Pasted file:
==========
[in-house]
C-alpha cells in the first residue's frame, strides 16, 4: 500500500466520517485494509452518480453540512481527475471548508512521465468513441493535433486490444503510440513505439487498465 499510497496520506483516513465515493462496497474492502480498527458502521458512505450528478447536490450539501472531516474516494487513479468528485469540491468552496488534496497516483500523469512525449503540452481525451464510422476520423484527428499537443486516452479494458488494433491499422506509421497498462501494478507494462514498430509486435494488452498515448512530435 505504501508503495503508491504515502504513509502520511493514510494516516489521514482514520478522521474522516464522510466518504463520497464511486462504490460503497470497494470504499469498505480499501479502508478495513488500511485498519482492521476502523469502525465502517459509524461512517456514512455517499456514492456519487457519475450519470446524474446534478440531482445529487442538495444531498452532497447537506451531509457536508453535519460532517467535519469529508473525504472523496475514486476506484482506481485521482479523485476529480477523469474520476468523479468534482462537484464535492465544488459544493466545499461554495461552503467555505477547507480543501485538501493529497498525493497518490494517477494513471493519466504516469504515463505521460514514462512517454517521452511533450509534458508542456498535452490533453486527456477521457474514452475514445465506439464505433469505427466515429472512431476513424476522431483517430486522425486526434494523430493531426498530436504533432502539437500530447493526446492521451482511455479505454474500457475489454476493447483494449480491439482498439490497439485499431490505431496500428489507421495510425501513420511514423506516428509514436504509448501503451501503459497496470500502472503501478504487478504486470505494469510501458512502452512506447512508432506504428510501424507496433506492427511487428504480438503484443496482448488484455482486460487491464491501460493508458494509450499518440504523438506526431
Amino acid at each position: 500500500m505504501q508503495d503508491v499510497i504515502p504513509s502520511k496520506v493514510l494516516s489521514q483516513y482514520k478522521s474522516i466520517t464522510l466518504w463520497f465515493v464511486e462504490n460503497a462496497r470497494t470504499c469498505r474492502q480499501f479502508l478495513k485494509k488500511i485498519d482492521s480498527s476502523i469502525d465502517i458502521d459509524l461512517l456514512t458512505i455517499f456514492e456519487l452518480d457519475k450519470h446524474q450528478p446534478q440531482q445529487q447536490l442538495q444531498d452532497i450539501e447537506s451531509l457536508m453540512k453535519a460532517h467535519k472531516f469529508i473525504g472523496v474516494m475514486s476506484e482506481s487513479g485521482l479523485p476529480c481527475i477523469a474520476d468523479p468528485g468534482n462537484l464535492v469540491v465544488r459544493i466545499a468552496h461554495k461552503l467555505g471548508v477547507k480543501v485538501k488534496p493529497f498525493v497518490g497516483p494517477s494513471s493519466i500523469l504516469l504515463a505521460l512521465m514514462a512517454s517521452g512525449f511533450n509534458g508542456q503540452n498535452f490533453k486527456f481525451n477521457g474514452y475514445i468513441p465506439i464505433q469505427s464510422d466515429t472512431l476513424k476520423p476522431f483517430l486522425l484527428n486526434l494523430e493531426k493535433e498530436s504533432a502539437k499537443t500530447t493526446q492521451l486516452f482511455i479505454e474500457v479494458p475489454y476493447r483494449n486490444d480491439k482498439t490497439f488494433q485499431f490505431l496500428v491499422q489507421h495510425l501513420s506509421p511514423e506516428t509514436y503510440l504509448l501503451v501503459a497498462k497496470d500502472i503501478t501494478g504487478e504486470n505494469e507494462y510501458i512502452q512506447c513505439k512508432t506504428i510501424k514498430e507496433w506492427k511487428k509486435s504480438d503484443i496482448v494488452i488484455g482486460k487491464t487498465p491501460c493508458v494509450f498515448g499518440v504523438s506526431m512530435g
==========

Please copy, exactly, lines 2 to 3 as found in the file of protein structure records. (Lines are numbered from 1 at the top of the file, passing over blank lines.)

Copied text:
C-alpha cells in the first residue's frame, strides 16, 4: 500500500466520517485494509452518480453540512481527475471548508512521465468513441493535433486490444503510440513505439487498465 499510497496520506483516513465515493462496497474492502480498527458502521458512505450528478447536490450539501472531516474516494487513479468528485469540491468552496488534496497516483500523469512525449503540452481525451464510422476520423484527428499537443486516452479494458488494433491499422506509421497498462501494478507494462514498430509486435494488452498515448512530435 505504501508503495503508491504515502504513509502520511493514510494516516489521514482514520478522521474522516464522510466518504463520497464511486462504490460503497470497494470504499469498505480499501479502508478495513488500511485498519482492521476502523469502525465502517459509524461512517456514512455517499456514492456519487457519475450519470446524474446534478440531482445529487442538495444531498452532497447537506451531509457536508453535519460532517467535519469529508473525504472523496475514486476506484482506481485521482479523485476529480477523469474520476468523479468534482462537484464535492465544488459544493466545499461554495461552503467555505477547507480543501485538501493529497498525493497518490494517477494513471493519466504516469504515463505521460514514462512517454517521452511533450509534458508542456498535452490533453486527456477521457474514452475514445465506439464505433469505427466515429472512431476513424476522431483517430486522425486526434494523430493531426498530436504533432502539437500530447493526446492521451482511455479505454474500457475489454476493447483494449480491439482498439490497439485499431490505431496500428489507421495510425501513420511514423506516428509514436504509448501503451501503459497496470500502472503501478504487478504486470505494469510501458512502452512506447512508432506504428510501424507496433506492427511487428504480438503484443496482448488484455482486460487491464491501460493508458494509450499518440504523438506526431
Amino acid at each position: 500500500m505504501q508503495d503508491v499510497i504515502p504513509s502520511k496520506v493514510l494516516s489521514q483516513y482514520k478522521s474522516i466520517t464522510l466518504w463520497f465515493v464511486e462504490n460503497a462496497r470497494t470504499c469498505r474492502q480499501f479502508l478495513k485494509k488500511i485498519d482492521s480498527s476502523i469502525d465502517i458502521d459509524l461512517l456514512t458512505i455517499f456514492e456519487l452518480d457519475k450519470h446524474q450528478p446534478q440531482q445529487q447536490l442538495q444531498d452532497i450539501e447537506s451531509l457536508m453540512k453535519a460532517h467535519k472531516f469529508i473525504g472523496v474516494m475514486s476506484e482506481s487513479g485521482l479523485p476529480c481527475i477523469a474520476d468523479p468528485g468534482n462537484l464535492v469540491v465544488r459544493i466545499a468552496h461554495k461552503l467555505g471548508v477547507k480543501v485538501k488534496p493529497f498525493v497518490g497516483p494517477s494513471s493519466i500523469l504516469l504515463a505521460l512521465m514514462a512517454s517521452g512525449f511533450n509534458g508542456q503540452n498535452f490533453k486527456f481525451n477521457g474514452y475514445i468513441p465506439i464505433q469505427s464510422d466515429t472512431l476513424k476520423p476522431f483517430l486522425l484527428n486526434l494523430e493531426k493535433e498530436s504533432a502539437k499537443t500530447t493526446q492521451l486516452f482511455i479505454e474500457v479494458p475489454y476493447r483494449n486490444d480491439k482498439t490497439f488494433q485499431f490505431l496500428v491499422q489507421h495510425l501513420s506509421p511514423e506516428t509514436y503510440l504509448l501503451v501503459a497498462k497496470d500502472i503501478t501494478g504487478e504486470n505494469e507494462y510501458i512502452q512506447c513505439k512508432t506504428i510501424k514498430e507496433w506492427k511487428k509486435s504480438d503484443i496482448v494488452i488484455g482486460k487491464t487498465p491501460c493508458v494509450f498515448g499518440v504523438s506526431m512530435g